The Daughter of the Commandant eBook

This eBook from the Gutenberg Project consists of approximately 117 pages of information about The Daughter of the Commandant.

“No, Petr’ Andrejitch,” replied Marya, “I will not marry you without the blessing of your parents.  Without their blessing you would not be happy.  Let us submit to the will of God.  Should you meet with another betrothed, should you love her, God be with you,[47] Petr’ Andrejitch, I—­I will pray for you both.”

She began to cry, and went away.  I meant to follow her to her room; but I felt unable to control myself, and I went home.  I was seated, deep in melancholy reflections, when Saveliitch suddenly came and interrupted me.

“Here, sir,” said he, handing me a sheet of paper all covered with writing, “see if I be a spy on my master, and if I try to sow discord betwixt father and son.”

I took the paper from his hand; it was Saveliitch’s reply to the letter he had received.  Here it is word for word—­

“My lord, Andrej Petrovitch, our gracious father, I have received your gracious letter, in which you deign to be angered with me, your serf, bidding me be ashamed of not obeying my master’s orders.  And I, who am not an old dog, but your faithful servant, I do obey my master’s orders, and I have ever served you zealously, even unto white hairs.  I did not write to you about Petr’ Andrejitch’s wound in order not to frighten you without cause, and now we hear that our mistress, our mother, Avdotia Vassilieva is ill of fright, and I shall go and pray heaven for her health.  Petr’ Andrejitch has been wounded in the chest, beneath the right shoulder, under one rib, to the depth of a verchok[48] and a half, and he has been taken care of in the Commandant’s house, whither we brought him from the river bank, and it was the barber here, Stepan Paramonoff, who treated him; and now Petr’ Andrejitch, thank God, is going on well, and there is nothing but good to tell of him.  His superiors, according to hearsay, are well pleased with him, and Vassilissa Igorofna treats him as her own son; and because such an affair should have happened to him you must not reproach him; the horse may have four legs and yet stumble.  And you deign to write that you will send me to keep the pigs.  My lord’s will be done.  And now I salute you down to the ground.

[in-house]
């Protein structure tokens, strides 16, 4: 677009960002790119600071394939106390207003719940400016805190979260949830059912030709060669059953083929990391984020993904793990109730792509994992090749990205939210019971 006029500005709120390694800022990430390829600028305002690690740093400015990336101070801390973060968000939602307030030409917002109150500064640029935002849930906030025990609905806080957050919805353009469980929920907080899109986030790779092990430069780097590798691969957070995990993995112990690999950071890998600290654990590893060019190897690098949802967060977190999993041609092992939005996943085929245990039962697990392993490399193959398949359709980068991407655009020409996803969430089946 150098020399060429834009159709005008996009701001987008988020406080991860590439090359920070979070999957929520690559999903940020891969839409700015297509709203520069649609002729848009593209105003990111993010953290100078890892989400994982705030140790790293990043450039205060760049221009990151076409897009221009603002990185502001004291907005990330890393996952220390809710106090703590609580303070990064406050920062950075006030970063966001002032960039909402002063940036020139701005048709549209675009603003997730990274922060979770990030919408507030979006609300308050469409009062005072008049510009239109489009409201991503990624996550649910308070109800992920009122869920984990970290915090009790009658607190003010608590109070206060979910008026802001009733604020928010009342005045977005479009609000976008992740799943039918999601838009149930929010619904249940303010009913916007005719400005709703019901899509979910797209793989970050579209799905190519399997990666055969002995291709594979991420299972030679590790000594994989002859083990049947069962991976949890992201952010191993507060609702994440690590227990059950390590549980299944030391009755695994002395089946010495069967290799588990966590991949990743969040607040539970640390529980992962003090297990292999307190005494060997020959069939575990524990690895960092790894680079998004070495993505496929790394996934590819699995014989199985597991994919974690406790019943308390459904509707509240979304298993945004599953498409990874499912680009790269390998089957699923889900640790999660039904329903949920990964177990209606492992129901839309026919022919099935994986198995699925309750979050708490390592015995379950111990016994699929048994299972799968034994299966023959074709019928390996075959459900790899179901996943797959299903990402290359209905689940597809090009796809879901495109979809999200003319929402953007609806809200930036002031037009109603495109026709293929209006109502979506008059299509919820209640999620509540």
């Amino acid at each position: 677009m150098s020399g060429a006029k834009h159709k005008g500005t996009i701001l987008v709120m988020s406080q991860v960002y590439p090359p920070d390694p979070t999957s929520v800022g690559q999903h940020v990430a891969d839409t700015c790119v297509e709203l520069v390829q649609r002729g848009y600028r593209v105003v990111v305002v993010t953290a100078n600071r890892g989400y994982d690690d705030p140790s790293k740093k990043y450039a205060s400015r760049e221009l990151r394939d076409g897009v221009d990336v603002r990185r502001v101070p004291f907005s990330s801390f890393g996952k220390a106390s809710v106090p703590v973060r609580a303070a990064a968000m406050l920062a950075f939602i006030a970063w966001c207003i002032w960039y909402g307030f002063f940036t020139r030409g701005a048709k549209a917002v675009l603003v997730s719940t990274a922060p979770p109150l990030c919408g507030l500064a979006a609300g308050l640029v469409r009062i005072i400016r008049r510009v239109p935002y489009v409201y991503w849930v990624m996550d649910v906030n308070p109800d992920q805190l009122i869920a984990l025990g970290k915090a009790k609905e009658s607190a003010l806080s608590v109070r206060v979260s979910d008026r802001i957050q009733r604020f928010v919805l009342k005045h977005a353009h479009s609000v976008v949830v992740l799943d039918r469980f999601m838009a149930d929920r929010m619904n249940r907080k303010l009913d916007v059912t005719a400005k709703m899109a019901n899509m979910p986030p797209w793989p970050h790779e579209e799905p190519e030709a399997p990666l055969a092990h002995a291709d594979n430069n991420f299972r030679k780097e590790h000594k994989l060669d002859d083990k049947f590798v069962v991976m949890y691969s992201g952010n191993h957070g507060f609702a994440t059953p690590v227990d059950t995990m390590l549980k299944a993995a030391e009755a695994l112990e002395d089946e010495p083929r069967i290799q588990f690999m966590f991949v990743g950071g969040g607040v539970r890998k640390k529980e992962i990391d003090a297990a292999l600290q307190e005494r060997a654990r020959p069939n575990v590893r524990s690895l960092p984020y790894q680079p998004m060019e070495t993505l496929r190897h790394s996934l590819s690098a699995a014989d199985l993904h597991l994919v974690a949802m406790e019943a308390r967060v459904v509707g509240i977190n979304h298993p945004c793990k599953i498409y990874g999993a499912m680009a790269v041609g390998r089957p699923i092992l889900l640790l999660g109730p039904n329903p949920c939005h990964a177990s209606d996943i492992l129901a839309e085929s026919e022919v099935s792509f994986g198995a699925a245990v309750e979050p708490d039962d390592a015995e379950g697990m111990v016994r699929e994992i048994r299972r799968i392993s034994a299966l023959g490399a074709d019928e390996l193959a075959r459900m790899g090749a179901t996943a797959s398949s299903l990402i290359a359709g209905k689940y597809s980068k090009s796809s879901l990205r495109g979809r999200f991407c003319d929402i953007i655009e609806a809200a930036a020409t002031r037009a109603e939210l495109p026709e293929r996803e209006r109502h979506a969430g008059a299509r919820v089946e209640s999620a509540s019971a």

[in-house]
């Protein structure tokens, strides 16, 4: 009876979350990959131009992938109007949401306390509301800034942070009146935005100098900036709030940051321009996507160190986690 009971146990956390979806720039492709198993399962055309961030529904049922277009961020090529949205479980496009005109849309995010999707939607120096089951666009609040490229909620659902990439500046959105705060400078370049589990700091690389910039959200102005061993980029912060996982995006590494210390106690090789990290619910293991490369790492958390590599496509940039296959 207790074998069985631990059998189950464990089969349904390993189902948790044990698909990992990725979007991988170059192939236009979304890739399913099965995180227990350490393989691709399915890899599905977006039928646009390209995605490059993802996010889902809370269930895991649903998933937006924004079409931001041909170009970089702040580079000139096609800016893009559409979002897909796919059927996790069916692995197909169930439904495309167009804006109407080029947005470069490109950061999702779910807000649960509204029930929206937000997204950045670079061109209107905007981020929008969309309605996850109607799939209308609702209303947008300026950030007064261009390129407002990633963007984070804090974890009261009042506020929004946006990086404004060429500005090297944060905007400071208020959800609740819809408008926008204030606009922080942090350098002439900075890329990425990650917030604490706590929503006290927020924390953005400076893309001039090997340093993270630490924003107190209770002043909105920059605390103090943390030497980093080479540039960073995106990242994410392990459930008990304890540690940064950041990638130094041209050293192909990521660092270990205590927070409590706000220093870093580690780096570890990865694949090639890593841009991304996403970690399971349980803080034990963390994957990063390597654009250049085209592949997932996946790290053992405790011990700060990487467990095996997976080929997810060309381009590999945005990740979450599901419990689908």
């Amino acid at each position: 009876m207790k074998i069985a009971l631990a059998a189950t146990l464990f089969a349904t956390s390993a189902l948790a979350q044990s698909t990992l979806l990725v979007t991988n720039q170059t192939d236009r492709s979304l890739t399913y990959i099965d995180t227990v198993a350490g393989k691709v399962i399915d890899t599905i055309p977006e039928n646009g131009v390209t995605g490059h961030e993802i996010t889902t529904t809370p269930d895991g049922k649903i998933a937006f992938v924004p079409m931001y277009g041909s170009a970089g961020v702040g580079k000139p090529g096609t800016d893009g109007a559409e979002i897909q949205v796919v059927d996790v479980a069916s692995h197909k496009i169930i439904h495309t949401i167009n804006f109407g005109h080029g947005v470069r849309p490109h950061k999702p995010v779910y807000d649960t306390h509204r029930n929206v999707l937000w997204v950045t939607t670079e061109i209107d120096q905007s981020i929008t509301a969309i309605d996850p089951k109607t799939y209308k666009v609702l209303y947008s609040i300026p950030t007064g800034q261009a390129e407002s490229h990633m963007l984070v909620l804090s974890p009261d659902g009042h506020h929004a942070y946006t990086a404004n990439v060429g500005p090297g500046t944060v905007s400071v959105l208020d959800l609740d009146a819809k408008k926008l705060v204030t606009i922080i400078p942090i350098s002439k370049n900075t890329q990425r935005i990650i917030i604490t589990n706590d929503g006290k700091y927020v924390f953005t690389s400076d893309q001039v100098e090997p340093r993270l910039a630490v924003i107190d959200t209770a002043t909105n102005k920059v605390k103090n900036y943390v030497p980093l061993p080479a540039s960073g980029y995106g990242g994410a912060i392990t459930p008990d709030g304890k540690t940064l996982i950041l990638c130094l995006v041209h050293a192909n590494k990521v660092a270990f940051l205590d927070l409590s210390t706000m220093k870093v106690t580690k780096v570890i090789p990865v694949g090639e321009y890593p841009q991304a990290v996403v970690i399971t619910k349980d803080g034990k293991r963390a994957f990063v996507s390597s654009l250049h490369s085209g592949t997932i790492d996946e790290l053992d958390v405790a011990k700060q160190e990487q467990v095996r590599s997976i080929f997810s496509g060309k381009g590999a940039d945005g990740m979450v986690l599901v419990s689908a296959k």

“Your faithful serf,

“ARKHIP SAVELIEFF.”

I could not help smiling once or twice as I read the good old man’s letter.  I did not feel equal to writing to my father.  And to make my mother easy the letter of Saveliitch seemed to me amply sufficient.

From this day my position underwent a change.  Marya Ivanofna scarcely ever spoke to me, and even tried to avoid me.  The Commandant’s house became unbearable to me; little by little I accustomed myself to stay alone in my quarters.

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The Daughter of the Commandant from Project Gutenberg. Public domain.
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